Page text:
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The Name of Fear | Rio de Janeiro

Art is not afraid of childhood

If we take art as an open field of language construction, and if we consider that the language apparatus of children is still being formed and is also open and flexible, we may assume that they will be foremost in the enjoyment of art: childhood is the time in which art will have a chance to operate more radically, as a response to someone else’s proposition.

Since the profound transformations of art that occurred in the twentieth century, children, along with madmen and the so-called 'primitive peoples', became a fundamental reference of the power to resignify through the other’s eyes, which is the incessant invitation of art. The recognition of this power gives us today, for example, the freedom to be moved and renew our gaze at the art created in caves by prehistoric man and to follow its meaning throughout human history up to the present day.

In The Name of Fear, Rivane Neuenschwander operates in the interstices of words and images and provides her poetic instruments to plunge into the other’s history and experience – children gathered in workshops at Museu de Arte do Rio and at Escola de Artes Visuais. With fear and the textual and visual elaboration of their intimate universes as their unleashing elements, these children — through the artist’s re-elaboration of their whole material – raise before us the renewed and renewing functions of art by yielding individual and collective ways of creating language apparatuses to name and reinvent the world.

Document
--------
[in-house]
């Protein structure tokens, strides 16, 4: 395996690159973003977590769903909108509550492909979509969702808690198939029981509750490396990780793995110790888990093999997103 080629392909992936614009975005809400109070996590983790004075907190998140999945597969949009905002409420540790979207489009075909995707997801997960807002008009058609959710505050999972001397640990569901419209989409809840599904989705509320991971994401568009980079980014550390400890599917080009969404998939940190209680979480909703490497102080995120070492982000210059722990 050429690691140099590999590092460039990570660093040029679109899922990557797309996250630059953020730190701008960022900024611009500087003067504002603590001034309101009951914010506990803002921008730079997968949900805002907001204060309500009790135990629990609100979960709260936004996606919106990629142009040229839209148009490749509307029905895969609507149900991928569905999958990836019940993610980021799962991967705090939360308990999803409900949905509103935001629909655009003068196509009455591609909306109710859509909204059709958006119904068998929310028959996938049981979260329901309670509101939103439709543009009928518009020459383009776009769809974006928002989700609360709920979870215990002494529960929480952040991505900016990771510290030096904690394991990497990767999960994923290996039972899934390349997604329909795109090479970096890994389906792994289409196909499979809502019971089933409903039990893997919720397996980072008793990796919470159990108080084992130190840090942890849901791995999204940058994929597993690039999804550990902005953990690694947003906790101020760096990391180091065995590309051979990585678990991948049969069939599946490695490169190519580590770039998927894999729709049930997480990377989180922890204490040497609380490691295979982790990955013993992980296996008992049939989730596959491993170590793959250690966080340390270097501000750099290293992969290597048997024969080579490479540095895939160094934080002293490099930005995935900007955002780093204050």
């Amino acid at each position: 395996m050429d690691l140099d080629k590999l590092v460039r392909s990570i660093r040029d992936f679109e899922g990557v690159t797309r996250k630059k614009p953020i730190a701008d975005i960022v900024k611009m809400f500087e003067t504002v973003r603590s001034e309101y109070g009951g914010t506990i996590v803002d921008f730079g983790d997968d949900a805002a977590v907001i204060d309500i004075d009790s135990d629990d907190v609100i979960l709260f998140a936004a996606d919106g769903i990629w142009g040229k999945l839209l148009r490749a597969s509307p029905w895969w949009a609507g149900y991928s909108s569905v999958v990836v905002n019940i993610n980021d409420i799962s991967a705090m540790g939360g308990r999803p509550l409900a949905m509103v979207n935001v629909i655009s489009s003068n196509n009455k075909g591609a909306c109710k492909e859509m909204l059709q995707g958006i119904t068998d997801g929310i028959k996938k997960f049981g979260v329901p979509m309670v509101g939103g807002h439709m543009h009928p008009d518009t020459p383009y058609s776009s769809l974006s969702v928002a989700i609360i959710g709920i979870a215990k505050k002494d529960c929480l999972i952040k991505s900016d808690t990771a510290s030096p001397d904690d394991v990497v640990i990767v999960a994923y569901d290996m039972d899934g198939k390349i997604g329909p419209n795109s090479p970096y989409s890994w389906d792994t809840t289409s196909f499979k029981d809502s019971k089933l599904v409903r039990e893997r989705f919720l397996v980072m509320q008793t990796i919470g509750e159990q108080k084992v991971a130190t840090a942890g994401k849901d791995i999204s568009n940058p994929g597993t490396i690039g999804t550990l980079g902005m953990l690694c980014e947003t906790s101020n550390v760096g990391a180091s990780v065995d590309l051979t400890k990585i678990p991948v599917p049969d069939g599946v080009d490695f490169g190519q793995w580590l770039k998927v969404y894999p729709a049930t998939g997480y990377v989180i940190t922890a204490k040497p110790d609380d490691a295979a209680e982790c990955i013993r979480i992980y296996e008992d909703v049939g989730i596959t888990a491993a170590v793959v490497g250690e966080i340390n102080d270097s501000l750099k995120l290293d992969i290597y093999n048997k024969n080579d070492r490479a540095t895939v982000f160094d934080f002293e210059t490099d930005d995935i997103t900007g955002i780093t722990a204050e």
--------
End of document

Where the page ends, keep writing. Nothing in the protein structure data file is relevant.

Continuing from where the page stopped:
Reinvented, revived and renamed, it is the only world we can access – the human world, the one created by our gaze. Others will exist, but will remain forever invisible, untouched or uncharted by language.

The Museu de Arte do Rio is grateful for this project proposed by Lisette Lagnado and produced in a partnership with Escola de Artes Visuais do Parque Lage, and sees in it the resonance of some of the important principles of its trajectory and platform: here, too, no one is afraid of the freedom of childhood, because we know the power of art to name and remake the world and its fears.

Evandro Salles
Cultural director – Museu de Arte do Rio
 

  • Photo: Pedro Agilson

  • Photo: Pedro Agilson

  • Photo: Pedro Agilson

  • Photo: Pedro Agilson

  • Photo: Pedro Agilson

  • Photo: Pedro Agilson

  • Photo: Pedro Agilson